More than cosmetic changes needed
Last September, First Minister David Trimble threatened to resign if the proposals by the Patten Commission on policing were implemented. Interestingly, this threat has not been repeated over the past weeks as it gradually became clear that Secretary of State Peter Mandelson, despite his fulsome praise of the force, was intent on carrying out most of the recommendations contained in the Commission's report. Although Trimble was reputed to be ``seething with anger'' at the leaks ahead of this Wednesday's statement by Mandelson, he stopped short of restating any intention to resign over the issue. Instead, it was left to Ken Maginnis to huff and puff that implementation ``would undermine'' the peace process.
Maginnis also made the curious claim in the run-up to the announcement that the proposed changes would ``re-politicize'' the police force and ``set policing back 30 years''. Exactly when it was that the RUC was not a political institution Maginnis did not make clear. Nor was it apparent who the former B-Special thought had been in control of policing 30 years ago, if not his party.
Central to the current Unionist argument against change is an attempt to shift the blame for the RUC's failings onto the Catholic population; any problems with policing, they insist, amounts to no more than an erroneous `perception' by Catholics of the RUC as hostile, corrupt and sectarian, as if this `perception' were not supported by very real experience, and because Catholics are `intimidated' out of joining the RUC by republicans rather than because of the intolerable working environment.
But, despite this and despite the highly publicised presentation of a petition to Downing Street, orchestrated by the Police Federation and the Daily Telegraph, demanding the retention of the RUC in its present form, there has in fact been a de facto acknowledgement by the force itself that the game is up and major change can be avoided no longer. Representatives of the force have already begun discussing redundancy terms with the Northern Ireland Office, with hundreds of officers allegedly keen to exploit the generous terms to be offered.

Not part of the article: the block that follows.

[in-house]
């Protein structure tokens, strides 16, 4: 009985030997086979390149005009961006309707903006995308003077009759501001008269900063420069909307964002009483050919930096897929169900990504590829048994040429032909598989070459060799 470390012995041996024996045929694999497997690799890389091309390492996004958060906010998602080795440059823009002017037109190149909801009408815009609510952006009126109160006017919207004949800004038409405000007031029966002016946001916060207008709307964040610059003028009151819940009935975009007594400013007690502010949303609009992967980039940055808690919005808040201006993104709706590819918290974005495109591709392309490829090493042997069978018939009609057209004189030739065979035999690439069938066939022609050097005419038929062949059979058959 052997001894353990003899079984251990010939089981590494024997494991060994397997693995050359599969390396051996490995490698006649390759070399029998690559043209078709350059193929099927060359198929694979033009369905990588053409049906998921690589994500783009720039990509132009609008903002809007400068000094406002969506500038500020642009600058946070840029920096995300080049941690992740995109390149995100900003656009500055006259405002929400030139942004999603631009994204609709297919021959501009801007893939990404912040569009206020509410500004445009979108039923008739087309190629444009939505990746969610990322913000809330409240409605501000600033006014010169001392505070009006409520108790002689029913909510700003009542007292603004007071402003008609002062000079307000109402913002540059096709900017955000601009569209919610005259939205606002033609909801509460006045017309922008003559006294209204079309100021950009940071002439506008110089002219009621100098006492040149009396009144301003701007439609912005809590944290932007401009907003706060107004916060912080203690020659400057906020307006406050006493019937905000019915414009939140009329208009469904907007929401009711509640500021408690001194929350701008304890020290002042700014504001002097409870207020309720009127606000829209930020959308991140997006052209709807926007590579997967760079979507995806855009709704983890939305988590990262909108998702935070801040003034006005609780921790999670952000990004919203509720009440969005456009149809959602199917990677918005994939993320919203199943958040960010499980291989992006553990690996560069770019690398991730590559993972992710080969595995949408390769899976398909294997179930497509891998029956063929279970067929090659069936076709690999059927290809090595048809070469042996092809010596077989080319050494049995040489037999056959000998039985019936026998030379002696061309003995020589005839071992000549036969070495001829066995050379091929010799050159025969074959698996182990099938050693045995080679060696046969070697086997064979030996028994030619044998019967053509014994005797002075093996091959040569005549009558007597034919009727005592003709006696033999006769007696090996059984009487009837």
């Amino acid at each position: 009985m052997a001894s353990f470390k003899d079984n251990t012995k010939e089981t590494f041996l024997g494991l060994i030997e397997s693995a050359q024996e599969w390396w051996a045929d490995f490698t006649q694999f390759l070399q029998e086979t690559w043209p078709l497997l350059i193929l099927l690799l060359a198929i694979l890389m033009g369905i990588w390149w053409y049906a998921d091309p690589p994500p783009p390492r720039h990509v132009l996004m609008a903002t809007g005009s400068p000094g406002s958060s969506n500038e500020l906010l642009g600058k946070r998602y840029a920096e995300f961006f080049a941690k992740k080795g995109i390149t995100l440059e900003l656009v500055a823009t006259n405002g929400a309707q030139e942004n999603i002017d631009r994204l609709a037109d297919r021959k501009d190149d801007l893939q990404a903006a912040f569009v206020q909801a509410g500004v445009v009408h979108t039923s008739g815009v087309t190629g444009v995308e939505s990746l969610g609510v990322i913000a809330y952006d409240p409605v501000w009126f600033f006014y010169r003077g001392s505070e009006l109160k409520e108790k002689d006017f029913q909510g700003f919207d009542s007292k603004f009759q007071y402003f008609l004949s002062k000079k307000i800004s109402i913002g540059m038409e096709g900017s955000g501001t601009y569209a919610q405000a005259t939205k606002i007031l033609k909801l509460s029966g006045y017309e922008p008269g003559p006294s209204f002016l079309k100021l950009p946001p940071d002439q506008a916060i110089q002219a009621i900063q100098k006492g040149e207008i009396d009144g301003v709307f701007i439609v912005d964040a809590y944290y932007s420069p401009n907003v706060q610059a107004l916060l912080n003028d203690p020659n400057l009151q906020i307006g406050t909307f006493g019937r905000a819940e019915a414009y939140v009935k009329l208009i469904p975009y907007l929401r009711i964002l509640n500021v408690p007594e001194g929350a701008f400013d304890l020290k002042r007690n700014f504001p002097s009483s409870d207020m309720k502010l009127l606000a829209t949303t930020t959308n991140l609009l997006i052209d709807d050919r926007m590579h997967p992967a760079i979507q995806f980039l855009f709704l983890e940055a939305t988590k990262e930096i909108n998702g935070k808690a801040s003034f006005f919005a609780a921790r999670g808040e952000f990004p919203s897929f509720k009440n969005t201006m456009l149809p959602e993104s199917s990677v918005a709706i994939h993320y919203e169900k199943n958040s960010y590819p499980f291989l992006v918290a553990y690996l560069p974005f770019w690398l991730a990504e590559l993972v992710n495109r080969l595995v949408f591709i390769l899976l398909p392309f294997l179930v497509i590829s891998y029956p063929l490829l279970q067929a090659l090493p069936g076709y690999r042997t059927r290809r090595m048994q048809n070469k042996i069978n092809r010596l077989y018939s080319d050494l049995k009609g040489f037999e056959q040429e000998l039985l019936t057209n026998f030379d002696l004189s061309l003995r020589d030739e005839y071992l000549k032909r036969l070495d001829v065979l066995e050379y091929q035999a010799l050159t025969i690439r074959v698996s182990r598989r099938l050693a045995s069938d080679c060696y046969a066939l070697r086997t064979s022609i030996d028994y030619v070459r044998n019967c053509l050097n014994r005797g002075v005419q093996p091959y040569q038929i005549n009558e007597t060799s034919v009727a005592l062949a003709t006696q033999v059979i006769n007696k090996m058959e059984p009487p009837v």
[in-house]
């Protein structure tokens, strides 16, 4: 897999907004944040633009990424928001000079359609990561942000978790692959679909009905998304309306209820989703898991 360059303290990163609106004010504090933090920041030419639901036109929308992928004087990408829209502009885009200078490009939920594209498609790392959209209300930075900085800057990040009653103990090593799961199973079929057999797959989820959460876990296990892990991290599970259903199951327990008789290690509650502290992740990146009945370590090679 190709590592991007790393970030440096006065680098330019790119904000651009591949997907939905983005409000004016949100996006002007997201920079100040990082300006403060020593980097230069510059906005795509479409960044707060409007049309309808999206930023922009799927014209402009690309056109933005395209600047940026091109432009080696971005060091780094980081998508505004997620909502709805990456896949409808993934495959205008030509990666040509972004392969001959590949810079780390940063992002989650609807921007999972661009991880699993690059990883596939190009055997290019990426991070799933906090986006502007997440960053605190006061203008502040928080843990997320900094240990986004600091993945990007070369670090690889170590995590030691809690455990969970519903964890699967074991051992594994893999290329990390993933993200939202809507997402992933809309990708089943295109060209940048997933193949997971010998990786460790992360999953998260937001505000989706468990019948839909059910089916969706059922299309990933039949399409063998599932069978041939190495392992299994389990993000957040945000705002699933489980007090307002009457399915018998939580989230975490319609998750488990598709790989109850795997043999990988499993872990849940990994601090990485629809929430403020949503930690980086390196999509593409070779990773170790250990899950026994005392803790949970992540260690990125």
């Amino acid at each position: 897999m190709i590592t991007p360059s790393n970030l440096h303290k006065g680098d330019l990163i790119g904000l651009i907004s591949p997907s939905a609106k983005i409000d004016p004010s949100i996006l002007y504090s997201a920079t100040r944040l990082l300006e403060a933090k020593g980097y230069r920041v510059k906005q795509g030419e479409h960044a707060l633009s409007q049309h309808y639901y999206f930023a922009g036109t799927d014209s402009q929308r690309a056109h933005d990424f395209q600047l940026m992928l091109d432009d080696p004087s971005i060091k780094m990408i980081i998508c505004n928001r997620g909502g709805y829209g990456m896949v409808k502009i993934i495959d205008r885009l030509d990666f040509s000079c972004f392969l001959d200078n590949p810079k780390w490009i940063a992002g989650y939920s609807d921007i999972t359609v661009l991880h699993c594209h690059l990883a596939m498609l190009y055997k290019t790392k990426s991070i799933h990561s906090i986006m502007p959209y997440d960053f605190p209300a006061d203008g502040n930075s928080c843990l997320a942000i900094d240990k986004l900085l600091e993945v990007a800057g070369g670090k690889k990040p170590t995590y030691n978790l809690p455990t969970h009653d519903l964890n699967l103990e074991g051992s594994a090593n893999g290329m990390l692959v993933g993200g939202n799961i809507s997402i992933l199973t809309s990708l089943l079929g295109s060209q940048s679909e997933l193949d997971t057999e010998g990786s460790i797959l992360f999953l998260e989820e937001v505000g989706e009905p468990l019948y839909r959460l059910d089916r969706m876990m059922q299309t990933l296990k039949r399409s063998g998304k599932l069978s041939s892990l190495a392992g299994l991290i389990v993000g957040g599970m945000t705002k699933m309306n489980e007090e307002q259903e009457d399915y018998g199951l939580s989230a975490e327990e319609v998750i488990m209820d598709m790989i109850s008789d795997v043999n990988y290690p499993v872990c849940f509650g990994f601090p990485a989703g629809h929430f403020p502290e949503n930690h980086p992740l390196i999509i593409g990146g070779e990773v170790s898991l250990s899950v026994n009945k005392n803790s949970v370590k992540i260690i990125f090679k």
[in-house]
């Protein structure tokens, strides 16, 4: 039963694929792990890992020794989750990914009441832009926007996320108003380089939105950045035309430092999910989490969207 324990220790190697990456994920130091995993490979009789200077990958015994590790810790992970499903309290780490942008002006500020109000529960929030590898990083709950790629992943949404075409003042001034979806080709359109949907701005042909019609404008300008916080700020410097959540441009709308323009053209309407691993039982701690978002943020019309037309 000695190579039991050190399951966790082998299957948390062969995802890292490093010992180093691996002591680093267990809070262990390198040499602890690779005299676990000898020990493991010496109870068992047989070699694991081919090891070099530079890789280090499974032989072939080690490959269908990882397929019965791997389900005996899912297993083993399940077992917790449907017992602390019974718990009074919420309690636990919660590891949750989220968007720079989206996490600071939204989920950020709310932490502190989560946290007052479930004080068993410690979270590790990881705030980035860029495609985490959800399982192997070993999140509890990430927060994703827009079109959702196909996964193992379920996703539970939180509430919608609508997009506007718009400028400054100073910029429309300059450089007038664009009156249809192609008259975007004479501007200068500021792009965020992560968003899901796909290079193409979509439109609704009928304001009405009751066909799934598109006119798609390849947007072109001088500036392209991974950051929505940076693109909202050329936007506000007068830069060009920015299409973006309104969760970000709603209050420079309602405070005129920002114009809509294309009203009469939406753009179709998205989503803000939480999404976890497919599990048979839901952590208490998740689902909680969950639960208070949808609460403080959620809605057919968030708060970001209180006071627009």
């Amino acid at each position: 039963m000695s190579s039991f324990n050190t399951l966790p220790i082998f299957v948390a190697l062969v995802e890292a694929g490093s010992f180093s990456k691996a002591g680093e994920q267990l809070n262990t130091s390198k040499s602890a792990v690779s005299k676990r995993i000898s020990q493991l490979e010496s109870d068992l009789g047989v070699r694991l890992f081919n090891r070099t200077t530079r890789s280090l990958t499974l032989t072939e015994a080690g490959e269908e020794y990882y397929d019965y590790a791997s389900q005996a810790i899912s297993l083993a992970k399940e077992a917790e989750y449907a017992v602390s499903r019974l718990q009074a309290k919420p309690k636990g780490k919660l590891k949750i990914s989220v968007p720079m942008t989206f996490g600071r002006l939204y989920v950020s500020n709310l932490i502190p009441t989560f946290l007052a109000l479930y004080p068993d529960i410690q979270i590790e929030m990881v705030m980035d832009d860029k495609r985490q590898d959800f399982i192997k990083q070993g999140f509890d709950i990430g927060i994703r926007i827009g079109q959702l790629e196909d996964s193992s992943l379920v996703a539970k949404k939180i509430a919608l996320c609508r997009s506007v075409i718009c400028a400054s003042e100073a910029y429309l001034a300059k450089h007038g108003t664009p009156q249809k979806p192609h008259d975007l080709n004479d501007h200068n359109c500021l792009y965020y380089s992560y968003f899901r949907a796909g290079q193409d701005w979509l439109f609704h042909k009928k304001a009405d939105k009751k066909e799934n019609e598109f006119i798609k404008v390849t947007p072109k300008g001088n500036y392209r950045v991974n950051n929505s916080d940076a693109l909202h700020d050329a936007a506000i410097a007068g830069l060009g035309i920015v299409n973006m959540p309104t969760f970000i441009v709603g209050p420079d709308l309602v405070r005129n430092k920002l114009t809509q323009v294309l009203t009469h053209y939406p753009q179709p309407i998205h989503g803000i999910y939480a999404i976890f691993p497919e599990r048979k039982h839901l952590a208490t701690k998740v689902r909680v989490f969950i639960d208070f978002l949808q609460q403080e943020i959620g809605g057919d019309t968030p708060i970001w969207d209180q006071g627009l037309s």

At the core of the Patten Report was a stated desire to depoliticise policing. It acknowledged that the RUC has historically been the effective instrument of unionism and that the role and activities of the RUC have, since its formation, been a central component of the north's political landscape. It accepted that the force is seen as ``our police'' by the unionist population, an assertion amply borne out by the intensity of unionist anger at any proposed change. It concluded that, in general terms, the symbols of the British monarchy and state, which form an integral part of the ethos and identity of the RUC, were undesirable. It recommended that the force should be renamed the Northern Ireland Police Service; that it adopt a new badge and symbols which are ``entirely free from any association with either the British or Irish states'', citing the crest of the Assembly as an example; that ``the Union flag should no longer be flown from police buildings''; and that ``on those occasions on which it is appropriate to fly a flag on police buildings, the flag flown should be free from association with the British or Irish states''.
Although the proposed reduction of police numbers to around 7,500 would be welcome, as would the possibility of greater local control of the force through police partnership boards, the changes to the name, oath and symbols of the RUC, whilst crucial, represent only a cosmetic change to the external appearance of the force, and do little to address the continuous violations of human rights, collusion and overt sectarianism, issues which in all the unionist sound and fury have been ignored. It is for such reasons that Sinn Féin and others have insisted that the slate must be wiped clean and an entirely new police force created in order to avoid the probability that officers who have indulged in horrendous violations will be allowed to continue in the force.
d as ever, the restructuring of the RUC has been hedged around with qualifications, with the Secretary of State declaring that any changes were dependent on a number of other factors, most specifically the ``security situation''. The introduction of all the changes is to be `phased', Mandelsonian for `very slow'.